Jim Williams has been watching birds and writing about their antics since before "Gilligan's Island" went into reruns. Join him for his unique insights, his everyday adventures and an open conversation about the birds in your back yard and beyond.
During a recent visit to South Carolina I watched Common Grackles feeding on tiny clams they dug at low tide from sand along an Atlantic beach. The birds walked, looking for holes the self-buried clams made in the sand for breathing purposes. A quick poke of the bill down the hole produced a clam. Several grackles were seen doing this.
If you're killing office time today by scanning the Internet for this and that, you've certainly seen the photo of a weasel clinging to the back of a flying woodpecker. This happened in England, captured on camera by an alert and extremely lucky photographer. The bird is a European Green Woodpecker, a fairly large fellow, a foot or slightly more in length. The weasel runs seven to nine inches. The woodpecker eats ants, which probably explains why it was on the ground when jumped by the ambitious mammal, which will eat birds. Weasels are known for ferocity and disregard of what might seem like odds-against. They can't fly, though. The news stories coming from England all mention that the woodpecker escaped, apparently good to go. Unmentioned is concern for the weasel, which fell off, its end of the story unknown. Just Google "woodpecker weasel." There is no end of coverage.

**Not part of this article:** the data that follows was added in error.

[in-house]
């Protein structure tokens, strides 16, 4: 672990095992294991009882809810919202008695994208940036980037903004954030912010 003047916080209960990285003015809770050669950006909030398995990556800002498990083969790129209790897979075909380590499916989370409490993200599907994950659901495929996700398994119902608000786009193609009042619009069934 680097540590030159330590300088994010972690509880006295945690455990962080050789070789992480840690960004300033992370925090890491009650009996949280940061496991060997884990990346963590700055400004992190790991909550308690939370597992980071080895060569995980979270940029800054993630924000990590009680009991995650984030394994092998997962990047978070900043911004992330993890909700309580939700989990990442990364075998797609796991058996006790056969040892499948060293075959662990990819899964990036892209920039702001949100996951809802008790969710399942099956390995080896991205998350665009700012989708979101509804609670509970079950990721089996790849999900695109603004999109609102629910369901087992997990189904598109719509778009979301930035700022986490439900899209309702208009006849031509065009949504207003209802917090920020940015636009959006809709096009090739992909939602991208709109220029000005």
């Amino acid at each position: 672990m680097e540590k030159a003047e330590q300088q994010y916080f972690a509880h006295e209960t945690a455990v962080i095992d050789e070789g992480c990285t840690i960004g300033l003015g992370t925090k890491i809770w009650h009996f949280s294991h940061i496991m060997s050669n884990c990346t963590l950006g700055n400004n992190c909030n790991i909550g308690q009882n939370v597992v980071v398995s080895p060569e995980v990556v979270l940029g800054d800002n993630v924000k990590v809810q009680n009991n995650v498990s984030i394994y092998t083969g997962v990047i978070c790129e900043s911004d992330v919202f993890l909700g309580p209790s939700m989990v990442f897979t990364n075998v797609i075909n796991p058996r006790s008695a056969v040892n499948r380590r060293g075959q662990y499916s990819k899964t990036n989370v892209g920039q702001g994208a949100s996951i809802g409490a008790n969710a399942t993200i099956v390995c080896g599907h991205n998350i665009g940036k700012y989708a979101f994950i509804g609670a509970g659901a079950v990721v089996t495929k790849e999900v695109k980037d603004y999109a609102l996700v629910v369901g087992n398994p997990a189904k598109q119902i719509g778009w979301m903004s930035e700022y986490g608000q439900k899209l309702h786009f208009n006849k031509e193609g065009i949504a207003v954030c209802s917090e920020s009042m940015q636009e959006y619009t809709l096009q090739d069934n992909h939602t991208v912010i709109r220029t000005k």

We spent the first week of this month (January) in Costa Rica. Hummingbirds were the feature for us, as we didn't hike or tour with a guide. We chose lodges where good birding was available on site. Feeders brought birds to us. Interesting was the food used to lure orioles, tanagers, and a few warblers -- bananas. No other food was offered. Bananas were opened by removing one strip of peel, then stuck on nails that had been pounded into feeding posts or simply laid on flat surfaces. Come spring we're going to leave the grape jelly in the frig, and try bananas. Below, a male Baltimore Oriole eating banana.
Holiday gift ideas from birding consultant Paul Baicich, an experienced birder and educator (with over 800 species on his North American life list):
Shade-grown Coffee — This is a wonderful gift, ideal to bring along to a holiday party. It should start up a conversation about shade-coffee vs. sun-coffee and the ways that certified arabica shade coffee helps sustain our Neotropical migrants in coffee country throughout much of Latin America and the Caribbean.
Migratory Bird Hunting and Conservation Stamp — The "Duck Stamp" is a fine gift, and a great conservation-supporting item. Since almost all the funds collected from the stamp go to building wetland and grassland habitat in the National Wildlife Refuge System, it sends a great message, too. Besides, you will probably be at the Post Office anyhow, so picking up a $15-stamp or two should be easy. You can also download a free and unique stamp-related certificate describing just how much one stamp secures in habitat, attach the stamp, put it in a frame, and you're set!